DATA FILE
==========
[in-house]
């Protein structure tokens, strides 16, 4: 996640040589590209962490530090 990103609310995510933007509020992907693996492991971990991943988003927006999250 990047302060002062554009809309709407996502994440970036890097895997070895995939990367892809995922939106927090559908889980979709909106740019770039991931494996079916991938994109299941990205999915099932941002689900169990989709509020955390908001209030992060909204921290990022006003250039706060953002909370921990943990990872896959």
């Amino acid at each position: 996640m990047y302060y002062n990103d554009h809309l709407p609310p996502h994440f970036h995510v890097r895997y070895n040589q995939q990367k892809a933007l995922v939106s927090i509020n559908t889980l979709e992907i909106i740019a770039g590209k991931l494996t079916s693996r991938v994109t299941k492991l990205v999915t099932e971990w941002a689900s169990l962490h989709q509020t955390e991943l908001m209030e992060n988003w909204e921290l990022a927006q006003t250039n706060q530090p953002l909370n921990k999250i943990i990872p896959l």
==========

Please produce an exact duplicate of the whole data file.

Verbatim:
[in-house]
């Protein structure tokens, strides 16, 4: 996640040589590209962490530090 990103609310995510933007509020992907693996492991971990991943988003927006999250 990047302060002062554009809309709407996502994440970036890097895997070895995939990367892809995922939106927090559908889980979709909106740019770039991931494996079916991938994109299941990205999915099932941002689900169990989709509020955390908001209030992060909204921290990022006003250039706060953002909370921990943990990872896959």
């Amino acid at each position: 996640m990047y302060y002062n990103d554009h809309l709407p609310p996502h994440f970036h995510v890097r895997y070895n040589q995939q990367k892809a933007l995922v939106s927090i509020n559908t889980l979709e992907i909106i740019a770039g590209k991931l494996t079916s693996r991938v994109t299941k492991l990205v999915t099932e971990w941002a689900s169990l962490h989709q509020t955390e991943l908001m209030e992060n988003w909204e921290l990022a927006q006003t250039n706060q530090p953002l909370n921990k999250i943990i990872p896959l």